This preview has intentionally blurred sections. Sign up to view the full version.View Full Document
Unformatted text preview: Essay 2: Bad Driving Decision By: Marc Z. Miskin October 27, 2009 1 Constant Velocity: Collision Imminent. If we want to know the velocity of the train with respect to the car, we need to take the car as a stationary object. Let's imagine riding in the car using this distinction. For de niteness, suppose the direction ahead of the car is the y-direction and the direction perpendicular to that sweeping from the driver's left to right side is the x-direction. We can visualize trees, sign posts, and other objects rooted in the Earth rushing towards the car at 40 m s and then receding into the distance. That is to say, relative to the car these objects are moving with a velocity of- 40 m s in the y-direction. Likewise, if we were to see the train in the distance, it will appear to have a velocity containing both a left-right component and a coming towards us component. Since the two velocity directions, x and y, are perpendicular, we can de ne the train's velocity, mathematically as:-→ v...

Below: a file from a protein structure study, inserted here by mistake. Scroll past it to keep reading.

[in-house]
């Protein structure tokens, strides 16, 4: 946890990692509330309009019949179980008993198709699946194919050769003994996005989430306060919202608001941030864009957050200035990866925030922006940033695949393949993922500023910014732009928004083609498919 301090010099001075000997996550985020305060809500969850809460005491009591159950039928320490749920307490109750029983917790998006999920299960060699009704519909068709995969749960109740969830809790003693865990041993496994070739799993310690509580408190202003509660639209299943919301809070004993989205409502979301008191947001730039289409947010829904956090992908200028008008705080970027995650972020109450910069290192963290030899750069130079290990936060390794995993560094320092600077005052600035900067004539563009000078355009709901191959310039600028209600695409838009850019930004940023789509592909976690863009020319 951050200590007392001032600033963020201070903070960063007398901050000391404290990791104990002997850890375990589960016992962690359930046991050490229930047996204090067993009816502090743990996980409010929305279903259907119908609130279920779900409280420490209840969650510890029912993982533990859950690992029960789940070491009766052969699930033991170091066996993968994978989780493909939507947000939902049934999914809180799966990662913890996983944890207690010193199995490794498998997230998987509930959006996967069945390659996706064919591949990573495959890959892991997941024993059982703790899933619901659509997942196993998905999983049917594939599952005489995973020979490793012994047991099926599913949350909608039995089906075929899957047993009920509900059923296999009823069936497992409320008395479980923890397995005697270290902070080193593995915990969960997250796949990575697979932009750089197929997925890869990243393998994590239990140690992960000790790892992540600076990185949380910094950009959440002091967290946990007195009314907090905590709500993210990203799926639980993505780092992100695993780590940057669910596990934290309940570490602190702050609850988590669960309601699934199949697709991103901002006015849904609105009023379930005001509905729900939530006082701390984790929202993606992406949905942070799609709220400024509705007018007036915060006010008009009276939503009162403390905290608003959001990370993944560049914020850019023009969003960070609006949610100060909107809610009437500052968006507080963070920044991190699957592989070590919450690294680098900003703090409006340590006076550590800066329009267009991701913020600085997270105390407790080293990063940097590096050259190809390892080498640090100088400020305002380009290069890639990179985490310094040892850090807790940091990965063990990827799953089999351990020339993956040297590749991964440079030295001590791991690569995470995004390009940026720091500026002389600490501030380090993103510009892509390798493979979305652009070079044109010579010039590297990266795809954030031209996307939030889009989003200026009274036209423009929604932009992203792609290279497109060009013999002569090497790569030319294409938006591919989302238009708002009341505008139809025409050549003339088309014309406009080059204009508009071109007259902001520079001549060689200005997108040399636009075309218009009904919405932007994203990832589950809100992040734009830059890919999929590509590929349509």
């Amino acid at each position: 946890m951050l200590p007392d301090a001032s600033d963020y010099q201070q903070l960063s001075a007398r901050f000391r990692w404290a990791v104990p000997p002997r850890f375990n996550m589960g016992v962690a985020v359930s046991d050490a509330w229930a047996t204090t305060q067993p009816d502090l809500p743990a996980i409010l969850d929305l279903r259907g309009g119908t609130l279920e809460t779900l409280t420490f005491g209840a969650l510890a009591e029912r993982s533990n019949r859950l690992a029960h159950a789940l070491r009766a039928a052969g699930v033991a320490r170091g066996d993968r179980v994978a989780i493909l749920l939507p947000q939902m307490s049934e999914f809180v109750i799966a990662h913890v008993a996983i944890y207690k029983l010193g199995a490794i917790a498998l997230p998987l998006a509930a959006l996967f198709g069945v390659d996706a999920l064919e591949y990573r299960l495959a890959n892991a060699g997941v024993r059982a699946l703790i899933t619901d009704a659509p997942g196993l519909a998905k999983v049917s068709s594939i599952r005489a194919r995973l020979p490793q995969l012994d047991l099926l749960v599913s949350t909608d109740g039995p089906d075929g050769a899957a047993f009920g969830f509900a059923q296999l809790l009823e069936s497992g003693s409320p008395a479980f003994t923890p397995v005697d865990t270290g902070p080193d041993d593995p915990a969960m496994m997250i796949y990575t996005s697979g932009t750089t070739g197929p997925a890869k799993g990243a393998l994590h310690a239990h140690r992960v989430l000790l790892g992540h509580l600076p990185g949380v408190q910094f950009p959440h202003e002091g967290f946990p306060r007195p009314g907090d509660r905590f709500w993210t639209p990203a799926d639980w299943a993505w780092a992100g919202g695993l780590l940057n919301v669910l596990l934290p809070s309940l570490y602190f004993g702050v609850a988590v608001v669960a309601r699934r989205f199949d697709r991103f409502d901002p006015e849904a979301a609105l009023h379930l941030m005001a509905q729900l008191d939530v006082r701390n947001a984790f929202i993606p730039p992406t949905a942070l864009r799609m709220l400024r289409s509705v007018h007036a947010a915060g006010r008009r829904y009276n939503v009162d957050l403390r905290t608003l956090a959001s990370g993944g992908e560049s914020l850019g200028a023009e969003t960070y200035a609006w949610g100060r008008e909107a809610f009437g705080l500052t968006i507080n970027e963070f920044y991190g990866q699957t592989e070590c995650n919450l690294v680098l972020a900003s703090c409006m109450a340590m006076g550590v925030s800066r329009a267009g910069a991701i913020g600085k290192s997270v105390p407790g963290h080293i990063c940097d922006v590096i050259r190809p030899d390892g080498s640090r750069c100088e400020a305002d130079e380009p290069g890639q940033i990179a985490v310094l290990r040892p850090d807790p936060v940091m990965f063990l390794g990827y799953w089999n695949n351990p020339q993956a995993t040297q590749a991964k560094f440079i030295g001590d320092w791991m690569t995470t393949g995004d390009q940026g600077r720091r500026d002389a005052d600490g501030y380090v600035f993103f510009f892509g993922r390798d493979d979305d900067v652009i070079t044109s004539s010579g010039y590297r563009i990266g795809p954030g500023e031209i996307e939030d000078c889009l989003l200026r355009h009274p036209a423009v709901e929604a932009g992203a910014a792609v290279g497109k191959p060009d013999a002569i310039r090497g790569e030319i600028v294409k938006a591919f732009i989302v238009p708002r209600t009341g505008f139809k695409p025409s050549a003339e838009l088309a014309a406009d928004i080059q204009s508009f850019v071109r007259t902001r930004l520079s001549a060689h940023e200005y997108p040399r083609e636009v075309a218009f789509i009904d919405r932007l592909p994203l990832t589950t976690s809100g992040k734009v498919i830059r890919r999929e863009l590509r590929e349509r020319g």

View Full Document
This note was uploaded on 11/19/2009 for the course PHYS 12100 taught by Professor D.reid during the Fall '09 term at UChicago.
- Fall '09